MINNEAPOLIS (WCCO) -- Hospitality groups in Minnesota are criticizing the governor's expected actions of continuing the indoor dining pause, saying the "shameful" restrictions are not supported by the state's COVID-19 data.
On Wednesday afternoon, Gov. Tim Walz is announcing updates to the current dial-back restrictions set in place last month to curb rising virus cases and to prevent an overload of the state's hospitals. It was set to expire Friday. However, a Walz representative on Tuesday said that the governor will be continuing the pause on indoor dining.
Hospitality Minnesota released a statement Wednesday morning following reports of Walz's expected announcement, saying it is "gravely disappointed" by the decision.
"Since March, we have been at the table, in good faith, making the case that hospitality businesses are able to operate safely, balancing public health and economic viability. The state's very own data supports our case, and they have been unwilling and unable to show us the analysis that says otherwise. As you will see in the attached letter we, again, made an ardent plea to the Governor to allow businesses to open up to 50% when the most recent closure order was set to expire on Friday," Hospitality Minnesota said.
The group is pleading to the governor to reconsider the closure extension.
"The tide is turning, as we have witnessed all week as more and more businesses are willing out of desperation to risk fines and penalties to save their livelihoods," Hospitality Minnesota said. "Hospitality is a force for good in our communities, and the Governor and his administration would be wise to leverage that force, rather than watch it flicker out."
The Minnesota Licensed Beverage Association (MLBA) also issued a statement, calling the decision "shameful and unjust." Read the entire statement from MLBA Director Tony Chesak.
"Today's news is not only devastating, it's shameful and unjust," Chesak said. "Minnesota's hospitality industry has complied in good faith with mask mandates, limited service, and yet has only seen 1.76% of COVID cases tracked back to bars and restaurants. The data driving the decisions is not transparent to the public and isn't being used to make our collective actions smarter or safer for all involved. Governor Walz's order continues blanket rules that are resulting in the near elimination of an entire industry, employing thousands of Minnesotans. The paltry offering of limited outdoor dining in the middle of a Minnesota winter doesn't even begin to make up for the forced closures. While Governor Walz's dials turn, more and more of Minnesota's restaurants and bars will be forced [to] turn their lights off permanently."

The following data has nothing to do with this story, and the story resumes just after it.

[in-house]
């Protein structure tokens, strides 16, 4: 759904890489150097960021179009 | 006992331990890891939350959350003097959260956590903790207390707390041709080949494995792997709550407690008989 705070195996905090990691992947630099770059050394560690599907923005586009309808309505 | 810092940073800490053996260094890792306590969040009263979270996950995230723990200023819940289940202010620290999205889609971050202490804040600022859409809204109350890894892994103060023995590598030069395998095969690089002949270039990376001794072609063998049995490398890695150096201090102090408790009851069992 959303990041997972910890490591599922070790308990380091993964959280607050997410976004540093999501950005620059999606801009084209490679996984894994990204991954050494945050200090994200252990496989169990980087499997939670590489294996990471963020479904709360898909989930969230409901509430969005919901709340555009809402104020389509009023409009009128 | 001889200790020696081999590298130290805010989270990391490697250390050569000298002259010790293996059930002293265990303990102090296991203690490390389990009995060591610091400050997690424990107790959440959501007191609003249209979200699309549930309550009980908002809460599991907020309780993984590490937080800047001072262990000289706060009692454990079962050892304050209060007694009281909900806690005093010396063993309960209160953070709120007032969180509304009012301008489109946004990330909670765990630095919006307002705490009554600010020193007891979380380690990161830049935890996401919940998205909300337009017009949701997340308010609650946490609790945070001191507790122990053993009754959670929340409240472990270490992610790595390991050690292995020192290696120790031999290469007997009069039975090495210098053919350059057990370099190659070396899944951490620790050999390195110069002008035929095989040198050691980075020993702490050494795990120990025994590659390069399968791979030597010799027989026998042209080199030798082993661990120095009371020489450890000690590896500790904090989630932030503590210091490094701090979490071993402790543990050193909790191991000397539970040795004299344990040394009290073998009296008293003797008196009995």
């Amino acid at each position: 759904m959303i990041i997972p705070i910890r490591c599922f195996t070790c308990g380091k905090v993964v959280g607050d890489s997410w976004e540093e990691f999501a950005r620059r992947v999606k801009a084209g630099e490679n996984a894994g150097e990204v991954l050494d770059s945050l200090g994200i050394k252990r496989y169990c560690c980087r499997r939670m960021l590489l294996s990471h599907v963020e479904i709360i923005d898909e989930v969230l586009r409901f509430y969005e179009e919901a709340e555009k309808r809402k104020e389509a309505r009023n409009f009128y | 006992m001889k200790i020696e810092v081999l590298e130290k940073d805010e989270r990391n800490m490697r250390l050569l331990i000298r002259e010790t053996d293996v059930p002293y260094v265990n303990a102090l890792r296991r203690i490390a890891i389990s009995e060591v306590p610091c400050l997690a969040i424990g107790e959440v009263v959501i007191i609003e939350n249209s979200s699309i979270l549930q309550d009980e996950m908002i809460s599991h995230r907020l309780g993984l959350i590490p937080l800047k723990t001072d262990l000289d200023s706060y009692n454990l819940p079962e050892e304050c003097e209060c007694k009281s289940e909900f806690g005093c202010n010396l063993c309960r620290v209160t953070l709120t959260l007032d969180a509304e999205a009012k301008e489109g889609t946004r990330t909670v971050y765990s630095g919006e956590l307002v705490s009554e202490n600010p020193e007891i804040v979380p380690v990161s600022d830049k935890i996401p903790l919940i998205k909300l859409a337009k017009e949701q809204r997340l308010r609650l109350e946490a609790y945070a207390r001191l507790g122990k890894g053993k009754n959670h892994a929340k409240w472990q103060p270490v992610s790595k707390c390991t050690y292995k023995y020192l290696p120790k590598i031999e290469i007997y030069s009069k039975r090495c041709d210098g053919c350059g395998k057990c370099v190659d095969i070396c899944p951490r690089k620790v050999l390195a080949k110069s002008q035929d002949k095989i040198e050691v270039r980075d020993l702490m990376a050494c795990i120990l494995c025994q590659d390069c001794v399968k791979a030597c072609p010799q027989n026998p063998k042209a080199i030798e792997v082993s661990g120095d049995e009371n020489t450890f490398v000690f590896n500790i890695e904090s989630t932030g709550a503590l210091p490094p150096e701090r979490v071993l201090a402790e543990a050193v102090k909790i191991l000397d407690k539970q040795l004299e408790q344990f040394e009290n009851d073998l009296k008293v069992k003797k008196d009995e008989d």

Attorney General Keith Ellison reiterated the importance for businesses to comply with the executive order's parameters, saying that while he knows COVID-19 is both a health and an economic crisis, businesses that don't adhere to the restrictions put people's lives at risk.
"People will get sick and die because of you. Not only from COVID-19: if someone has a heart attack or a stroke or a car accident and dies because they can't get an ICU bed that's being used by someone who got COVID at your establishment, or got it from someone who got it at your establishment, that death is also on you," Ellison said.
Ellison reminded of the authority his office and other city and county attorney offices have to investigate and penalize those businesses that defy the executive order, including injunctive relief and civil penalties up to $25,000 per occurrance.
Teddy Tschann, the governor's communications director, said Tuesday night that Walz will unveil a strategy "that prioritizes in-person learning for elementary students and continues to protect health care capacity by keeping indoor dining at bars and restaurants on pause through the holiday season."
Tschann also says Gov. Walz's plan, which he will announce Wednesday at 1:15 p.m., will "help bridge the gap to vaccination."
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